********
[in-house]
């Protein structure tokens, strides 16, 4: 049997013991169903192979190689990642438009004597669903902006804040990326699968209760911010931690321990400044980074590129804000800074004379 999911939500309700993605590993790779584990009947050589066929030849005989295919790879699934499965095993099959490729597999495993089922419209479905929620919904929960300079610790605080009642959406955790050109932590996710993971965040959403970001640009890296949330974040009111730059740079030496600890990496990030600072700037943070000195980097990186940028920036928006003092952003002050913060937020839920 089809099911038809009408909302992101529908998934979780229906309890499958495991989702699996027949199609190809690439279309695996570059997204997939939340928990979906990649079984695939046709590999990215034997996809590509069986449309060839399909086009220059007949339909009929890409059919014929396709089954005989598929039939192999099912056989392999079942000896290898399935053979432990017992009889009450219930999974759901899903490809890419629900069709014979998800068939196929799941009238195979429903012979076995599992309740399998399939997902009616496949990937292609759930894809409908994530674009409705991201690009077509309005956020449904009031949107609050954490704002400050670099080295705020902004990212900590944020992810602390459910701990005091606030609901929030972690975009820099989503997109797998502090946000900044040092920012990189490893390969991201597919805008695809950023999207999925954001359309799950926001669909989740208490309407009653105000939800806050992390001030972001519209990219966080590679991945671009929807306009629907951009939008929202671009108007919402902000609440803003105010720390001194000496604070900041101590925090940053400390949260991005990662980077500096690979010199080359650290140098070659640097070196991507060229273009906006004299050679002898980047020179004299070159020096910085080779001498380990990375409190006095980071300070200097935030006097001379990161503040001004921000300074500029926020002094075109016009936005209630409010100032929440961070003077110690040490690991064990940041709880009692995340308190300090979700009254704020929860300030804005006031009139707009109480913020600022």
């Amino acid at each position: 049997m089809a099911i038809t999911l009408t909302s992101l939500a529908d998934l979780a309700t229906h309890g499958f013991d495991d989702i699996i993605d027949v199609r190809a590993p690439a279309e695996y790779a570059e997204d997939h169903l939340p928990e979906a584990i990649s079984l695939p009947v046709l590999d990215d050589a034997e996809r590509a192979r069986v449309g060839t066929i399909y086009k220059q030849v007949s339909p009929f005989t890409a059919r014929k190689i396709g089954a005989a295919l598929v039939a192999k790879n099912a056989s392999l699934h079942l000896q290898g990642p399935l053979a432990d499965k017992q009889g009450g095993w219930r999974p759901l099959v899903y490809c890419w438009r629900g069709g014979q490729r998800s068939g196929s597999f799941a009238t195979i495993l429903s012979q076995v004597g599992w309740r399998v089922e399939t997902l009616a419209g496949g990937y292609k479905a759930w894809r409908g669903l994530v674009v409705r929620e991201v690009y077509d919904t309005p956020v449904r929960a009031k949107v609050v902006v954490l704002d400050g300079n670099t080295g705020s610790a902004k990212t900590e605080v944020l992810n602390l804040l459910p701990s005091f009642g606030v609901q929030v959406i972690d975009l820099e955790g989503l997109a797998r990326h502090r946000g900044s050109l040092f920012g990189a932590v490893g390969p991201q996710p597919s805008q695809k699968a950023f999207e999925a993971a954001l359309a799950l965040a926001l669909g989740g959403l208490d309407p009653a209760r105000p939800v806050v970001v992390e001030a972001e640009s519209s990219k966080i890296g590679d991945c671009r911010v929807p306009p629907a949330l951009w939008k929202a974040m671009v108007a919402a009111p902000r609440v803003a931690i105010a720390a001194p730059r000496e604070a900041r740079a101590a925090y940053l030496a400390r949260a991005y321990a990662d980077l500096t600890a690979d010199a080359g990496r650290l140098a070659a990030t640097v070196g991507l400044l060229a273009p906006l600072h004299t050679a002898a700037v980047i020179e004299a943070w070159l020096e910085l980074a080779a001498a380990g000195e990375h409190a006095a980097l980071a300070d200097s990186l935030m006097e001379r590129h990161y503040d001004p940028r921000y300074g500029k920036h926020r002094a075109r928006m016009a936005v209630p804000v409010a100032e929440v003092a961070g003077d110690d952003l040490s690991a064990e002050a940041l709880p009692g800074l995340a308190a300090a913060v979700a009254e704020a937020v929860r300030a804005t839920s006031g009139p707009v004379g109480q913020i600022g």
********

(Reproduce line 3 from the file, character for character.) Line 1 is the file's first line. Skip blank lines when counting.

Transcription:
């Amino acid at each position: 049997m089809a099911i038809t999911l009408t909302s992101l939500a529908d998934l979780a309700t229906h309890g499958f013991d495991d989702i699996i993605d027949v199609r190809a590993p690439a279309e695996y790779a570059e997204d997939h169903l939340p928990e979906a584990i990649s079984l695939p009947v046709l590999d990215d050589a034997e996809r590509a192979r069986v449309g060839t066929i399909y086009k220059q030849v007949s339909p009929f005989t890409a059919r014929k190689i396709g089954a005989a295919l598929v039939a192999k790879n099912a056989s392999l699934h079942l000896q290898g990642p399935l053979a432990d499965k017992q009889g009450g095993w219930r999974p759901l099959v899903y490809c890419w438009r629900g069709g014979q490729r998800s068939g196929s597999f799941a009238t195979i495993l429903s012979q076995v004597g599992w309740r399998v089922e399939t997902l009616a419209g496949g990937y292609k479905a759930w894809r409908g669903l994530v674009v409705r929620e991201v690009y077509d919904t309005p956020v449904r929960a009031k949107v609050v902006v954490l704002d400050g300079n670099t080295g705020s610790a902004k990212t900590e605080v944020l992810n602390l804040l459910p701990s005091f009642g606030v609901q929030v959406i972690d975009l820099e955790g989503l997109a797998r990326h502090r946000g900044s050109l040092f920012g990189a932590v490893g390969p991201q996710p597919s805008q695809k699968a950023f999207e999925a993971a954001l359309a799950l965040a926001l669909g989740g959403l208490d309407p009653a209760r105000p939800v806050v970001v992390e001030a972001e640009s519209s990219k966080i890296g590679d991945c671009r911010v929807p306009p629907a949330l951009w939008k929202a974040m671009v108007a919402a009111p902000r609440v803003a931690i105010a720390a001194p730059r000496e604070a900041r740079a101590a925090y940053l030496a400390r949260a991005y321990a990662d980077l500096t600890a690979d010199a080359g990496r650290l140098a070659a990030t640097v070196g991507l400044l060229a273009p906006l600072h004299t050679a002898a700037v980047i020179e004299a943070w070159l020096e910085l980074a080779a001498a380990g000195e990375h409190a006095a980097l980071a300070d200097s990186l935030m006097e001379r590129h990161y503040d001004p940028r921000y300074g500029k920036h926020r002094a075109r928006m016009a936005v209630p804000v409010a100032e929440v003092a961070g003077d110690d952003l040490s690991a064990e002050a940041l709880p009692g800074l995340a308190a300090a913060v979700a009254e704020a937020v929860r300030a804005t839920s006031g009139p707009v004379g109480q913020i600022g």